LONDON, 6 May (BelTA - China Daily) - British celebrities including rockstar Elton John, actress Elizabeth Hurley, and comedians Lenny Henry and David Walliams have joined forces with the nation's health service to try and encourage people to get COVID-19 vaccinations.
The stars all feature in a new short video, organized by Imperial College London and the National Health Service, which aims to combat vaccine hesitancy, particularly in ethnic minority groups where vaccine uptake is comparatively low.
The video shows a series of tongue-in-cheek "failed" audition takes, during which celebrities dispel common disinformation surrounding vaccines and cite worrying figures about slow uptake among ethnic minority communities in the United Kingdom.
"People in the black, Asian, ethnic and minority community are 20 percent less likely to take up the vaccine," said actor and comedian Lenny Henry, who is well known for co-founding the hugely successful Comic Relief charity initiative.
"It doesn't contain pork, or any material of animal origin," said actress Lydia West, known for her roles in BBC series Years and Years and Channel 4 drama It's a Sin. There is some concern among members of the Muslim community that certain animal products are used in the manufacture of COVID-19 vaccines, meaning they would not be permissible for religious reasons.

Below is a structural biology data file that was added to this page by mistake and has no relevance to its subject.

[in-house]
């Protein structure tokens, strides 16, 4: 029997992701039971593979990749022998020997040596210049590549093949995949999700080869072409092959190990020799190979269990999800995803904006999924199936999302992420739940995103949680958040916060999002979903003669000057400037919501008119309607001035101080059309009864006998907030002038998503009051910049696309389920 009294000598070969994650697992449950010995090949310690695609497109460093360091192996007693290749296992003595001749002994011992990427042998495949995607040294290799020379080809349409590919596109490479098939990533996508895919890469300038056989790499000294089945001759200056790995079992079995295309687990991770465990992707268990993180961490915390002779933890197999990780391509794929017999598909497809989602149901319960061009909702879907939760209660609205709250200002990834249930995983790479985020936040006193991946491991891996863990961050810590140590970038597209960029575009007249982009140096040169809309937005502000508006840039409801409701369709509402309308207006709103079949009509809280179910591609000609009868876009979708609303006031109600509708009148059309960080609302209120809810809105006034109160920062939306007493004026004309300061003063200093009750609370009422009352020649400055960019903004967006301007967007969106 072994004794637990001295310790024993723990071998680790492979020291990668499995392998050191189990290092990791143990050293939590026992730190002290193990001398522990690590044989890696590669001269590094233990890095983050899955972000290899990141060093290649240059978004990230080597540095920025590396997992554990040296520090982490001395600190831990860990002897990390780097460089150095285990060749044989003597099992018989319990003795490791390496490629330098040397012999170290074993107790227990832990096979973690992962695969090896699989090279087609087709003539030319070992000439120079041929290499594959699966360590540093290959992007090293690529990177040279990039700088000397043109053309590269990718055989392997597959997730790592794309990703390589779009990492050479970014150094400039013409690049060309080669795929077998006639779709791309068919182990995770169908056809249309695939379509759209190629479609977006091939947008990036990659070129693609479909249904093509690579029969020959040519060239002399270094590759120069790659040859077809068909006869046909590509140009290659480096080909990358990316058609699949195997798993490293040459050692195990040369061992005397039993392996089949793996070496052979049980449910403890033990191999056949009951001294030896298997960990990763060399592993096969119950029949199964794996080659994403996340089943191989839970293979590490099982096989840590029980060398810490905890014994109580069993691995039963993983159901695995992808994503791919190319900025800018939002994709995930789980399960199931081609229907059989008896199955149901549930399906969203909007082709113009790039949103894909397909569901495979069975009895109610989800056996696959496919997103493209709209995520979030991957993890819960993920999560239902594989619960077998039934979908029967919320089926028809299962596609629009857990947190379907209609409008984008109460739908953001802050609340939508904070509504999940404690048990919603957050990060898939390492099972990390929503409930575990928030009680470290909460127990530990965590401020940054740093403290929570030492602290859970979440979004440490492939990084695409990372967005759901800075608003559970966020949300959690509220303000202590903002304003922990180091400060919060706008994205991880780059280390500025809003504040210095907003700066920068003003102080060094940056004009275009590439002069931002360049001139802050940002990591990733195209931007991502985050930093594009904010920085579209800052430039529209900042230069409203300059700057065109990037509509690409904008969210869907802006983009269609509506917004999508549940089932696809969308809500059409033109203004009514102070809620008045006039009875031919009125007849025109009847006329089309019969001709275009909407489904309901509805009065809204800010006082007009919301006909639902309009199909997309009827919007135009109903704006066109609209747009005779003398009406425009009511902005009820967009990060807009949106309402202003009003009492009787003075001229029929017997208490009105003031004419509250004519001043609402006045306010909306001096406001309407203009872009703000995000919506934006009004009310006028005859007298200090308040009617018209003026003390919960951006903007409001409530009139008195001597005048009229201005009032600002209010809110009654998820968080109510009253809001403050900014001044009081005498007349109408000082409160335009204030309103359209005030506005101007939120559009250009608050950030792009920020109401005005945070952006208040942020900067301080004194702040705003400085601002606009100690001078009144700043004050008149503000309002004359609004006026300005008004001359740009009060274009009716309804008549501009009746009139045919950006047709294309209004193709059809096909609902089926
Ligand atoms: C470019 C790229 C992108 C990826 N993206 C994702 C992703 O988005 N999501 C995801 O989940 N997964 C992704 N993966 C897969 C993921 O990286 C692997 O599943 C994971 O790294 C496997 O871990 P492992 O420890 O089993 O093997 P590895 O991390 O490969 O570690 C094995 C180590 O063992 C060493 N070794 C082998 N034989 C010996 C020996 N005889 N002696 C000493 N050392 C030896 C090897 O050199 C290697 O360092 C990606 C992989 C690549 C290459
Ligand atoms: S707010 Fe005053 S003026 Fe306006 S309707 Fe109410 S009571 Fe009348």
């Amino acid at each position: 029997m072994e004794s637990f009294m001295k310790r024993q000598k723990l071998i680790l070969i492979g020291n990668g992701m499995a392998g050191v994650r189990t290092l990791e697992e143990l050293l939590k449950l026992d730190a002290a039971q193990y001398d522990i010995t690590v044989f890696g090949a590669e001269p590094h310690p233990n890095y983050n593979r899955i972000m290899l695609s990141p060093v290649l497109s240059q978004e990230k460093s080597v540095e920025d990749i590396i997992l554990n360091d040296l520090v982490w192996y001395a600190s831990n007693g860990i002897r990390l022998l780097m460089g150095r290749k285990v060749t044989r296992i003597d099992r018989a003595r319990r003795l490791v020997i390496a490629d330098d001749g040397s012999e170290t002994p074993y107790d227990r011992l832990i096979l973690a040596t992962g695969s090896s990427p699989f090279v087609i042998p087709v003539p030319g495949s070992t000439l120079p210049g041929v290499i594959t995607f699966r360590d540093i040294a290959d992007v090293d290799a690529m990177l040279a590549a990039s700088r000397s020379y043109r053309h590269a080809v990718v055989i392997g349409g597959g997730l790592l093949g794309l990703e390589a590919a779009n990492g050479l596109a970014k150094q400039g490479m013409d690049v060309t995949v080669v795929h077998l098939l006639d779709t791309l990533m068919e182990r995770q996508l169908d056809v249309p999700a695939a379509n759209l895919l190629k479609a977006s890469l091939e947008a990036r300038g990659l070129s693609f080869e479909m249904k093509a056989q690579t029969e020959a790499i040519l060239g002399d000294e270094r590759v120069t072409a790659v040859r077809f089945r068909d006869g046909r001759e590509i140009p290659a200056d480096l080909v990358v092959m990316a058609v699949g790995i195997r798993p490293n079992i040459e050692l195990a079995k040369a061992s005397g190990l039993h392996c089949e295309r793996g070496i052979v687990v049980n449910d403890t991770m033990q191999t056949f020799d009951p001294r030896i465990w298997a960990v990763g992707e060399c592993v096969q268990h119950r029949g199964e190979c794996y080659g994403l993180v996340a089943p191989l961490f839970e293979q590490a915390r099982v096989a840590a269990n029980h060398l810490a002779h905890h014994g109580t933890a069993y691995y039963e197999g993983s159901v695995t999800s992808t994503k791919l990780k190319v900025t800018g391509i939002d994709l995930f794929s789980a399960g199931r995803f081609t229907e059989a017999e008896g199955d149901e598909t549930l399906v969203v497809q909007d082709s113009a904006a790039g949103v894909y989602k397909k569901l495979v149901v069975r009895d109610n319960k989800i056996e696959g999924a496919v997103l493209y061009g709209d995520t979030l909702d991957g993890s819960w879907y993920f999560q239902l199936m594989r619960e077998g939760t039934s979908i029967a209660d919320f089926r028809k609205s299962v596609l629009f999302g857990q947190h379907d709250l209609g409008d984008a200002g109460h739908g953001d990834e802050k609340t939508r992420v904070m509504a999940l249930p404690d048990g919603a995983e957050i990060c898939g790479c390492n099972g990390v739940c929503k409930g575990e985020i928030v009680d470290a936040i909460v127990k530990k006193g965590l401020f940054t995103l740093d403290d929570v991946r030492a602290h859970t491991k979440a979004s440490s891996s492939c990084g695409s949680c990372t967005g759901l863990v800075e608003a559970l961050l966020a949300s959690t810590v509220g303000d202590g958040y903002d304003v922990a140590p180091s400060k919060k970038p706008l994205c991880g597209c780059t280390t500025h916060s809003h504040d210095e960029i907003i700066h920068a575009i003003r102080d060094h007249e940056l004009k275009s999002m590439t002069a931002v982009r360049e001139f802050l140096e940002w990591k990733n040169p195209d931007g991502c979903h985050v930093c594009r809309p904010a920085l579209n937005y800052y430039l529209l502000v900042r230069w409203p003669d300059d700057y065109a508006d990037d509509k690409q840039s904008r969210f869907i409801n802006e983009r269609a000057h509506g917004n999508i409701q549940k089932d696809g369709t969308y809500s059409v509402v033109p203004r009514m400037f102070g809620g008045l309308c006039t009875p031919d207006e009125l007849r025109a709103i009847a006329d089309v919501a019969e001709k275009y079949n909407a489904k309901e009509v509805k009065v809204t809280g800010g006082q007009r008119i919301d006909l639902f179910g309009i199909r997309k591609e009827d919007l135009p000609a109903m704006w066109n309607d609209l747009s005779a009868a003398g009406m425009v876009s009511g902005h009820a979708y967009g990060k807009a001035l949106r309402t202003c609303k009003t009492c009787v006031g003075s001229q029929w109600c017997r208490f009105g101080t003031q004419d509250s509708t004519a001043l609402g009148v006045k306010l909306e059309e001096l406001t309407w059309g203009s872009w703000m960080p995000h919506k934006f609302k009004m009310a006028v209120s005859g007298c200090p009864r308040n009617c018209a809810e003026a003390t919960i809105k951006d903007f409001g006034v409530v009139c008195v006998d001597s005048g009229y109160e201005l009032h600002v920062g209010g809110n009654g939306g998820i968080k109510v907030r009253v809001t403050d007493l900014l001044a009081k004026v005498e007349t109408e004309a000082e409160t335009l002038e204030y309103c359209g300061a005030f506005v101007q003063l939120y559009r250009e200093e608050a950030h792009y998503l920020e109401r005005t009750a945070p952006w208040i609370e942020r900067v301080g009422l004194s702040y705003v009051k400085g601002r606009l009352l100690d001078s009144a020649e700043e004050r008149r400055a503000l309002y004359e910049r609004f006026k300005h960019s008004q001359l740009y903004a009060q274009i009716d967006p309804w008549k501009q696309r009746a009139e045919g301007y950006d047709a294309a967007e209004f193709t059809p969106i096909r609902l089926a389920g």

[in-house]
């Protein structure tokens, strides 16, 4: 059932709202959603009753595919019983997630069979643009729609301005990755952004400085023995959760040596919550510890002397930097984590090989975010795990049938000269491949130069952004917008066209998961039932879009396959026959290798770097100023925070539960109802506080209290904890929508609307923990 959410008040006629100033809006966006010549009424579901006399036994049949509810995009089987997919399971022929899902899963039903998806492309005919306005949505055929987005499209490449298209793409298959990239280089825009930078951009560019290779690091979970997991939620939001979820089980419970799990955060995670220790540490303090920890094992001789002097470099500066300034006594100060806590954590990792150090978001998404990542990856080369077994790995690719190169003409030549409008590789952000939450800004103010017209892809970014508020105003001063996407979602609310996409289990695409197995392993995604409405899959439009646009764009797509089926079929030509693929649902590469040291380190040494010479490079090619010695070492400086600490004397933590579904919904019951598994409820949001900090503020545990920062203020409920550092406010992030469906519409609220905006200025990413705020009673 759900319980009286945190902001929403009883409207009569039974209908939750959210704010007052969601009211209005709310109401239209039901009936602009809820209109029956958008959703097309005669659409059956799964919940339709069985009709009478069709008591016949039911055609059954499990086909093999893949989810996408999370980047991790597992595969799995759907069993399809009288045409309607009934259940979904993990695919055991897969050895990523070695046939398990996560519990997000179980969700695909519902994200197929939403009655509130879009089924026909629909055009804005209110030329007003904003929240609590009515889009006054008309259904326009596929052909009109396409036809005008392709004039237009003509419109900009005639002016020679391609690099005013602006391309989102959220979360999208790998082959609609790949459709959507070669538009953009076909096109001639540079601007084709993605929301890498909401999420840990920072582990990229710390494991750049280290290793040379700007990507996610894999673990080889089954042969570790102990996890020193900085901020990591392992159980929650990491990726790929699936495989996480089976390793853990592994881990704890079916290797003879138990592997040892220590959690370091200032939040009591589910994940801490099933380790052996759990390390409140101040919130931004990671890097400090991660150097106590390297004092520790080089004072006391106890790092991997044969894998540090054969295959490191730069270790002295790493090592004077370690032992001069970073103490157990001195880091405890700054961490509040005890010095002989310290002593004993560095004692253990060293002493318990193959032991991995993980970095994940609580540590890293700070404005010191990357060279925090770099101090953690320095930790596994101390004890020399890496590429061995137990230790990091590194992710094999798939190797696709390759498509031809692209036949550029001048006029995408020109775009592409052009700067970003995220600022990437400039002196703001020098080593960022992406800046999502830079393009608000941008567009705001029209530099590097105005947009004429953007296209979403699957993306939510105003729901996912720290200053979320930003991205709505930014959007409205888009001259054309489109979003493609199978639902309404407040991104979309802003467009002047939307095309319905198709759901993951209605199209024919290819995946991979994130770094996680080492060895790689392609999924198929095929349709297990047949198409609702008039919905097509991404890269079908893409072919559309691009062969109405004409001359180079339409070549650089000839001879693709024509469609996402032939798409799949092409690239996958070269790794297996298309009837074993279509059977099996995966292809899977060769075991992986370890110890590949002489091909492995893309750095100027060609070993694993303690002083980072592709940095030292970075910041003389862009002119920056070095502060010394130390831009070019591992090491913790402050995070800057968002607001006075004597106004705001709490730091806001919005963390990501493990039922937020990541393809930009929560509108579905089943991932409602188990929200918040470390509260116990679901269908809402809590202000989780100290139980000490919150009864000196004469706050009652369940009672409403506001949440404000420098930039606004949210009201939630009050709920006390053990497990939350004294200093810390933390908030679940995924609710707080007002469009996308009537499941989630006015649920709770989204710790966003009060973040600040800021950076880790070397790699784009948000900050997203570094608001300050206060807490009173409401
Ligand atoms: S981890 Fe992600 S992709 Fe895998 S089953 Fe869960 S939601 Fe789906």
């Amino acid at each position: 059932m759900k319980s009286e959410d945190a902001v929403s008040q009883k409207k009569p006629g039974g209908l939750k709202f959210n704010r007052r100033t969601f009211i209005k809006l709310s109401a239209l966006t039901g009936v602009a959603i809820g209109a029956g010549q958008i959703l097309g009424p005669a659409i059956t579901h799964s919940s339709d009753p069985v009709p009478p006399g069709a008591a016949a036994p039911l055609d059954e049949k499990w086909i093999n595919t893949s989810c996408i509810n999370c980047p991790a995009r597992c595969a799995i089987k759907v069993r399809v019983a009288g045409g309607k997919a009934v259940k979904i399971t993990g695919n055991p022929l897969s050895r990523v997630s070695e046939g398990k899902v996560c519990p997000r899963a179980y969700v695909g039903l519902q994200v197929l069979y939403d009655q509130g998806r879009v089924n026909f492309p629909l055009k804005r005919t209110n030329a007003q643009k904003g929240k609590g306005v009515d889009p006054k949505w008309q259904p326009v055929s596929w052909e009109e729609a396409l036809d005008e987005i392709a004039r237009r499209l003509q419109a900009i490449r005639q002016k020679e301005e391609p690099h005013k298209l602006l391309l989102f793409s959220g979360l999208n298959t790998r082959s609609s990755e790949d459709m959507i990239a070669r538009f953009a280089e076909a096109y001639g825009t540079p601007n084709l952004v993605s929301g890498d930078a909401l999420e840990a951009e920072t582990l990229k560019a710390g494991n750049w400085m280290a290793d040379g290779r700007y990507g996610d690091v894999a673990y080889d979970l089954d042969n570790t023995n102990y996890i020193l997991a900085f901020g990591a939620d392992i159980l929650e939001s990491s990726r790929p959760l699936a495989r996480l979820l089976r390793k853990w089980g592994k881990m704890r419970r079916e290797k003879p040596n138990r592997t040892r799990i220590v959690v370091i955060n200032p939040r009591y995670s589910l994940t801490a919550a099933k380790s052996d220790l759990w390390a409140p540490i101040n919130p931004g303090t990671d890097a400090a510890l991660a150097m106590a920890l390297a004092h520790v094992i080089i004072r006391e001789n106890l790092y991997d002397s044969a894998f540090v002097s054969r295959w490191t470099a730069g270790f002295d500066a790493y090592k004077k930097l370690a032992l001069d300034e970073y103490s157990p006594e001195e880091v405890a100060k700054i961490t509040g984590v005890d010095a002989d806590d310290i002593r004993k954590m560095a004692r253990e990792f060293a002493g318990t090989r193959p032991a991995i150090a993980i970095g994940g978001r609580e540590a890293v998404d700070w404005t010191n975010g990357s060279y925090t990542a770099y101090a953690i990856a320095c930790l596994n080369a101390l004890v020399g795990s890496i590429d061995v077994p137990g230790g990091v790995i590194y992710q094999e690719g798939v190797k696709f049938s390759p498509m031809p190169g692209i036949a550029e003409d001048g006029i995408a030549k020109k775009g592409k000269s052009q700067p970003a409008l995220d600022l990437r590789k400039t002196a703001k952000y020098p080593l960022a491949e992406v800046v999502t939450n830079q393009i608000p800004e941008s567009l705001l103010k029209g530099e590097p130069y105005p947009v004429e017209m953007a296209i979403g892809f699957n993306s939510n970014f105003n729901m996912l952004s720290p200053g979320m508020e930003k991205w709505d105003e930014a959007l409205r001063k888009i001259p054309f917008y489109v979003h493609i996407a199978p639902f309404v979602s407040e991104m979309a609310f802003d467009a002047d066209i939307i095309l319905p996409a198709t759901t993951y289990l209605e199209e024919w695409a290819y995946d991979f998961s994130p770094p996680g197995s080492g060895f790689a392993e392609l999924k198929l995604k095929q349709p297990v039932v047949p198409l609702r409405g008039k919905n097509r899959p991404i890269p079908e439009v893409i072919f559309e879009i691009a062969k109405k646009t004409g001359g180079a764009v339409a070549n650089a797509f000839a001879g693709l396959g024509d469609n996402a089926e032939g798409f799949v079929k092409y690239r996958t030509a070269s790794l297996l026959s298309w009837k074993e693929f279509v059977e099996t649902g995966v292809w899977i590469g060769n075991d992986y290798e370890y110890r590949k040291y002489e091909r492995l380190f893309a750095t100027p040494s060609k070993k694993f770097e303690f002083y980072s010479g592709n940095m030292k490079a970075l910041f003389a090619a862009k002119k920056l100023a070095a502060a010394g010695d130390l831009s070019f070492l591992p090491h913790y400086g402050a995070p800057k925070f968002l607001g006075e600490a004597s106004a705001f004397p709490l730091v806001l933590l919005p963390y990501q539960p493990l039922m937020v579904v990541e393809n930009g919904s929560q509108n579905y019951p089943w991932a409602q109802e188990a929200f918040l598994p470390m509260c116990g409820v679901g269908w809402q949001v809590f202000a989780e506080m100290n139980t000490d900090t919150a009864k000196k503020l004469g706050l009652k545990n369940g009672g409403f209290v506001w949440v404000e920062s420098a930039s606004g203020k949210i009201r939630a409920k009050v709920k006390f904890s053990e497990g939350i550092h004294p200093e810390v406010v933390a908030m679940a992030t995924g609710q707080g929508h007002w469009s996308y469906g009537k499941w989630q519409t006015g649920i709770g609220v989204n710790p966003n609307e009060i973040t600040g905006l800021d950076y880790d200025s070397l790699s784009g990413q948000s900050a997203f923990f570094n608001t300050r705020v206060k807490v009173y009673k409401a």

While many drugs do contain animal-derived products like gelatin, manufacturers of the three main COVID-19 vaccines available in the UK, including Pfizer, Moderna, and AstraZeneca, have confirmed that their treatments are gelatin-free.
Earlier this year the Royal College of General Practitioners called for a high-profile national campaign, supported by faith leaders and popular public figures from black, Asian and ethnic minority communities, to help increase COVID-19 vaccine uptake.
A Royal College survey found that people of mixed ethnicity are 33 percent as likely to have received the vaccine as white people in the UK, and that figure is 47 percent among Asians and 64 percent among black people.
"There is no scientific evidence to say the vaccine will be any less effective for people from ethnic and minority backgrounds," Star Wars actor Navin Chowdhry said in the video.
Ara Darzi, co-director of Imperial College London's Institute of Global Health Innovation, said that some people, particularly younger generations and ethnic minorities, have worries that may stop them from taking the vaccine when offered.
"We must listen to the concerns people are voicing and with this campaign we hope to offer reassurance and show how important it is to get vaccinated, so that we can bring closer the end to this devastating pandemic," Darzi said.
The video is a follow-up to an earlier advert released in February starring actor Michael Caine and Elton John, who makes a brief cameo at the end of the latest installment.
Celebrity endorsement has had a proven effect on vaccination campaigns. Polio vaccine rates rose markedly in the United States in 1956 when singer Elvis Presley received a shot on national television, and British author Roald Dahl publicly promoted inoculations after losing his daughter to measles in 1962.